Arbitration in a Strike
|In one of his more powerful cartoons, Davenport displays the fat oligarch pummeling the hapless worker, as his weeping family stands by. Laborers during this time were increasingly becoming more organized, lubricating the growth of labor unions, such as the United Mine Workers of America (UMWA). The economics of coal revolved around two factors: most of the cost of production was wages for miners, and if the supply fell, the price would shoot up. In an age before the use of oil and electricity, there were no good substitutes. Profits were low in 1902 because of an over supply; therefore the owners welcomed a moderately long strike. They had huge stockpiles which increased daily in value. It was illegal for the owners to conspire to shut down production, but not so if the miners went on strike. The owners welcomed the strike, but they adamantly refused to recognize the union, because they feared the union would control the coal industry by manipulating strikes.|
The UMWA had won a sweeping victory in the 1897 strike by the soft-coal (bituminous) miners in the Midwest, winning significant wage increases. It grew from 10,000 to 115,000 members. A number of small strikes took place in the anthracite district from 1899 to 1901, by which the labor union gained experience and unionized more workers. The 1899 strike in Nanticoke, Pennsylvania, demonstrated that the unions could win a strike directed against a subsidiary of one of the large railroads.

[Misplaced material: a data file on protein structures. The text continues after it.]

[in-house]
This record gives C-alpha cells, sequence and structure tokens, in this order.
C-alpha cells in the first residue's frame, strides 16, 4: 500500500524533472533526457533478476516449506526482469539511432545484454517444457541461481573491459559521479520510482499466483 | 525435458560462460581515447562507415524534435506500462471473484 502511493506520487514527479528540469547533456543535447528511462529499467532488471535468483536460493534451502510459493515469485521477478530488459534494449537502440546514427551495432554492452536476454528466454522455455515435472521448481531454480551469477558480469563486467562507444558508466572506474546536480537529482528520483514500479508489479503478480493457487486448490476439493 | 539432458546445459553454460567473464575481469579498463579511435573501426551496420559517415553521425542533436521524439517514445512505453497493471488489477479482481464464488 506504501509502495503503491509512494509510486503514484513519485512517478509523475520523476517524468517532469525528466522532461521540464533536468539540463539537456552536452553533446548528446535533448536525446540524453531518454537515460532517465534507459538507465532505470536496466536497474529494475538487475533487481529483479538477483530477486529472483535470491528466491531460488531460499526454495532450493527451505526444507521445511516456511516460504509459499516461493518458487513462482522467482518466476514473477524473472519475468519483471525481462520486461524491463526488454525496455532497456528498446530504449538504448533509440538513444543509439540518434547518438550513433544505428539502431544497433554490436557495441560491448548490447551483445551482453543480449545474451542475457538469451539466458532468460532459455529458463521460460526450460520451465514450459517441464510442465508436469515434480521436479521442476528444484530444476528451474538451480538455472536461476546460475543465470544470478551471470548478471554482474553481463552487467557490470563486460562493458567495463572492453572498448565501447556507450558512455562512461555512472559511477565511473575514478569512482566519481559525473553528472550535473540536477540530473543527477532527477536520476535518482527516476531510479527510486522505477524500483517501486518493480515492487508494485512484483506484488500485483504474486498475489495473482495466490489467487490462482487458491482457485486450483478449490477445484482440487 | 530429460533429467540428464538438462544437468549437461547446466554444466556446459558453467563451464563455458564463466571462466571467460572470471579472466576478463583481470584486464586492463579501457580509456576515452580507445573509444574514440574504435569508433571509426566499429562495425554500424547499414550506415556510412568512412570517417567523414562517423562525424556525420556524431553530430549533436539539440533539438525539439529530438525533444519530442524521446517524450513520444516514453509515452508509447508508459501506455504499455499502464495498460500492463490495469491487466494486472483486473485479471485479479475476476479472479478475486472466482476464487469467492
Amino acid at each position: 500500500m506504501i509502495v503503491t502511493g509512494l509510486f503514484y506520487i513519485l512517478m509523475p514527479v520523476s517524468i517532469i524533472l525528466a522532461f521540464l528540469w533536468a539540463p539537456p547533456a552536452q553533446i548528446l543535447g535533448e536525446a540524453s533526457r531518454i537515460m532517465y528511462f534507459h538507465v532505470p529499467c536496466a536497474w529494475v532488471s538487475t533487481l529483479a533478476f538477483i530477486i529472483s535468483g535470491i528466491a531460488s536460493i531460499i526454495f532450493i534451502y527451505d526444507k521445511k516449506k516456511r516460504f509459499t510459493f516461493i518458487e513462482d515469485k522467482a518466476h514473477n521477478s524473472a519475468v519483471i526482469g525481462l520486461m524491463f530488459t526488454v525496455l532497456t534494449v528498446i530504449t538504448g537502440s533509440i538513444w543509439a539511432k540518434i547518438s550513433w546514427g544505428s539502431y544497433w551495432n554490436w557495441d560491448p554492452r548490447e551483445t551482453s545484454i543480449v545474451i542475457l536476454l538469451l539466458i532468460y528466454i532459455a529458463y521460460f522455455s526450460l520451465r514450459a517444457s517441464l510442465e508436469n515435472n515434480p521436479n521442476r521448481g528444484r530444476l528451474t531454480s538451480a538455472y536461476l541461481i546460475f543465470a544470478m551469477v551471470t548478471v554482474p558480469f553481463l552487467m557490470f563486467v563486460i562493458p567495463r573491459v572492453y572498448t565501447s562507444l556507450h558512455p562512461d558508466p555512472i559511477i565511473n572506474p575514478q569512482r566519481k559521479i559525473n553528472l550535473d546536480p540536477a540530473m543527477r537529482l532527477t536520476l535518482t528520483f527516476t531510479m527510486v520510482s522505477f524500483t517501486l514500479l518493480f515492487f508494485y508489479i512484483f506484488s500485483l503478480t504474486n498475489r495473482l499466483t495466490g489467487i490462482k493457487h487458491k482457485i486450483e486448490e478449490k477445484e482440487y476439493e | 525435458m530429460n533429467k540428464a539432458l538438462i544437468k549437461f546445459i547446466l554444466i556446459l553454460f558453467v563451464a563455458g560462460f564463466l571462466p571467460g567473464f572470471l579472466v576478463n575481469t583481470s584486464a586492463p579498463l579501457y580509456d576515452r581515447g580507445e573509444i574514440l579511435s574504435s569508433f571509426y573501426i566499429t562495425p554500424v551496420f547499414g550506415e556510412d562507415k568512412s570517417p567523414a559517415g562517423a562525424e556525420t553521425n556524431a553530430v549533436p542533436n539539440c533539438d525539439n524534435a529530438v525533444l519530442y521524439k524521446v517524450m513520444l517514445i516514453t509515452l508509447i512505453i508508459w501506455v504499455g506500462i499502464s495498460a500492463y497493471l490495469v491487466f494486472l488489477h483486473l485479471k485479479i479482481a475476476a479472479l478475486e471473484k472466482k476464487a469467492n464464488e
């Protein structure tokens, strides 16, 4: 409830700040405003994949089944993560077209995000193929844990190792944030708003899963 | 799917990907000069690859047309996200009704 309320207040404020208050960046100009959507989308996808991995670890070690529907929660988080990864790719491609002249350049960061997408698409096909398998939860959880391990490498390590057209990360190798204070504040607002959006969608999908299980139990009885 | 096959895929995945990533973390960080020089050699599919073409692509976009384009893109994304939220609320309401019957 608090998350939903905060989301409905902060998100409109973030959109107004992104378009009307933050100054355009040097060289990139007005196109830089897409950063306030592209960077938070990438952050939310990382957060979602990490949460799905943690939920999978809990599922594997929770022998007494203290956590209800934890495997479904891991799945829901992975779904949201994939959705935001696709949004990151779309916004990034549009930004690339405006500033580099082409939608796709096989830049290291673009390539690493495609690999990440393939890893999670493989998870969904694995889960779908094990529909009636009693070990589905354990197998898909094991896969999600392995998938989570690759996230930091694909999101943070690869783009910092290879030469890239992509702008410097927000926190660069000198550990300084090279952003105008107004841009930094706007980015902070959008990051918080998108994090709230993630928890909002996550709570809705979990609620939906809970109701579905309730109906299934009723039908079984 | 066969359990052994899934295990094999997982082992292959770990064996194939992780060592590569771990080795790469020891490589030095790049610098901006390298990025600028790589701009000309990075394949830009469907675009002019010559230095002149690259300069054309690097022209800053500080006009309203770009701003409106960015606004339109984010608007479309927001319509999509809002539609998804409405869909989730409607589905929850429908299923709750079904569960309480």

It hoped to make similar gains in 1900, but found the operators, who had established an oligopoly through concentration of ownership after drastic fluctuations in the market for anthracite, to be far more determined opponents than it had anticipated. The owners refused to meet or to arbitrate with the union; the union struck on September 17, 1900, with results that surprised even the union, as miners of all different nationalities and ethnicities walked out in support of the union.
Republican Party Senator Mark Hanna from Ohio, himself an owner of bituminous coal mines (not involved in the strike), sought to resolve the strike as it occurred less than two months before the presidential election. He worked through the National Civic Federation which brought labor and capital representatives together. Relying on J. P. Morgan to convey his message to the industry that a strike would hurt the reelection of Republican William McKinley, Hanna convinced the owners to concede a wage increase and grievance procedure to the strikers. The industry refused, on the other hand, to formally recognize the UMWA as the representative of the workers. The union declared victory and dropped its demand for union recognition.
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